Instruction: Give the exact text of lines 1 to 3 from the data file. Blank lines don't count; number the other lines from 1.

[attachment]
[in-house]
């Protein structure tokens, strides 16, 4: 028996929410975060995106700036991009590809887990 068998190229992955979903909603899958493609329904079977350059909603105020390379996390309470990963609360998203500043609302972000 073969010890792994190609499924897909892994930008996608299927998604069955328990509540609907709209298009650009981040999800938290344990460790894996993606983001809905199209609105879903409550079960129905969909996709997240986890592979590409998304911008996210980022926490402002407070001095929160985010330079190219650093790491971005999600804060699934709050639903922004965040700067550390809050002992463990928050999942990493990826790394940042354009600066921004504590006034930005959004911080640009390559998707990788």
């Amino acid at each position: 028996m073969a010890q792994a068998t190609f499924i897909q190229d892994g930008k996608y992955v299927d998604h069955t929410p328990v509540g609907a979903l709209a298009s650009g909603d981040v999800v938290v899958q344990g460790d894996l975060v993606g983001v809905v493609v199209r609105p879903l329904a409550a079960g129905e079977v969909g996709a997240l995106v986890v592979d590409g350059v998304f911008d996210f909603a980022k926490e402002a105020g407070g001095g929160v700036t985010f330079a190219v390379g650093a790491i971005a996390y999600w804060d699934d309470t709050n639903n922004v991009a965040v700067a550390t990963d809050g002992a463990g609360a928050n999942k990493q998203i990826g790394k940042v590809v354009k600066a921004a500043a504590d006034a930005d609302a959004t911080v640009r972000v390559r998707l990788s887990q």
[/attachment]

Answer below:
[in-house]
């Protein structure tokens, strides 16, 4: 028996929410975060995106700036991009590809887990 068998190229992955979903909603899958493609329904079977350059909603105020390379996390309470990963609360998203500043609302972000 073969010890792994190609499924897909892994930008996608299927998604069955328990509540609907709209298009650009981040999800938290344990460790894996993606983001809905199209609105879903409550079960129905969909996709997240986890592979590409998304911008996210980022926490402002407070001095929160985010330079190219650093790491971005999600804060699934709050639903922004965040700067550390809050002992463990928050999942990493990826790394940042354009600066921004504590006034930005959004911080640009390559998707990788």
């Amino acid at each position: 028996m073969a010890q792994a068998t190609f499924i897909q190229d892994g930008k996608y992955v299927d998604h069955t929410p328990v509540g609907a979903l709209a298009s650009g909603d981040v999800v938290v899958q344990g460790d894996l975060v993606g983001v809905v493609v199209r609105p879903l329904a409550a079960g129905e079977v969909g996709a997240l995106v986890v592979d590409g350059v998304f911008d996210f909603a980022k926490e402002a105020g407070g001095g929160v700036t985010f330079a190219v390379g650093a790491i971005a996390y999600w804060d699934d309470t709050n639903n922004v991009a965040v700067a550390t990963d809050g002992a463990g609360a928050n999942k990493q998203i990826g790394k940042v590809v354009k600066a921004a500043a504590d006034a930005d609302a959004t911080v640009r972000v390559r998707l990788s887990q």